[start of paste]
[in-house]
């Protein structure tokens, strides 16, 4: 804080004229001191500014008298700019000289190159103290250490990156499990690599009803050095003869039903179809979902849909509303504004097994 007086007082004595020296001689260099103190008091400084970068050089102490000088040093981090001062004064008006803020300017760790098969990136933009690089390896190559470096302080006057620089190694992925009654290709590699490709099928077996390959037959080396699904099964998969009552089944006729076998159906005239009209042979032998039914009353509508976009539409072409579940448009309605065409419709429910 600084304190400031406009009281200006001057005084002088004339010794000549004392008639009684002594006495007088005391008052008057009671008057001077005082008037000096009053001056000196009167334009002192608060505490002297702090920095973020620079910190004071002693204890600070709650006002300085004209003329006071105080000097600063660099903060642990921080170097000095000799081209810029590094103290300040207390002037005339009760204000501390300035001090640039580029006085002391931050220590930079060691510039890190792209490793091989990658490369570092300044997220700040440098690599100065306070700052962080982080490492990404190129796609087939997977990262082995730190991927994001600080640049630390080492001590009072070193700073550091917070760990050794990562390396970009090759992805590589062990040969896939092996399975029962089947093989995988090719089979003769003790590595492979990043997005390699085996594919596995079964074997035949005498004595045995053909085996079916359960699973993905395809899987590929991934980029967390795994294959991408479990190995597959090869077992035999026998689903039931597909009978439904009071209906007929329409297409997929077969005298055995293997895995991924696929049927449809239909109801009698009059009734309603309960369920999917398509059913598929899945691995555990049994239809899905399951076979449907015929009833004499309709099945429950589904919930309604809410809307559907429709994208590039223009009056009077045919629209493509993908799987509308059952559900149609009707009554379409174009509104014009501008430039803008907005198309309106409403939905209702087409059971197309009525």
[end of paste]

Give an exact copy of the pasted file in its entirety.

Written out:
[in-house]
């Protein structure tokens, strides 16, 4: 804080004229001191500014008298700019000289190159103290250490990156499990690599009803050095003869039903179809979902849909509303504004097994 007086007082004595020296001689260099103190008091400084970068050089102490000088040093981090001062004064008006803020300017760790098969990136933009690089390896190559470096302080006057620089190694992925009654290709590699490709099928077996390959037959080396699904099964998969009552089944006729076998159906005239009209042979032998039914009353509508976009539409072409579940448009309605065409419709429910 600084304190400031406009009281200006001057005084002088004339010794000549004392008639009684002594006495007088005391008052008057009671008057001077005082008037000096009053001056000196009167334009002192608060505490002297702090920095973020620079910190004071002693204890600070709650006002300085004209003329006071105080000097600063660099903060642990921080170097000095000799081209810029590094103290300040207390002037005339009760204000501390300035001090640039580029006085002391931050220590930079060691510039890190792209490793091989990658490369570092300044997220700040440098690599100065306070700052962080982080490492990404190129796609087939997977990262082995730190991927994001600080640049630390080492001590009072070193700073550091917070760990050794990562390396970009090759992805590589062990040969896939092996399975029962089947093989995988090719089979003769003790590595492979990043997005390699085996594919596995079964074997035949005498004595045995053909085996079916359960699973993905395809899987590929991934980029967390795994294959991408479990190995597959090869077992035999026998689903039931597909009978439904009071209906007929329409297409997929077969005298055995293997895995991924696929049927449809239909109801009698009059009734309603309960369920999917398509059913598929899945691995555990049994239809899905399951076979449907015929009833004499309709099945429950589904919930309604809410809307559907429709994208590039223009009056009077045919629209493509993908799987509308059952559900149609009707009554379409174009509104014009501008430039803008907005198309309106409403939905209702087409059971197309009525």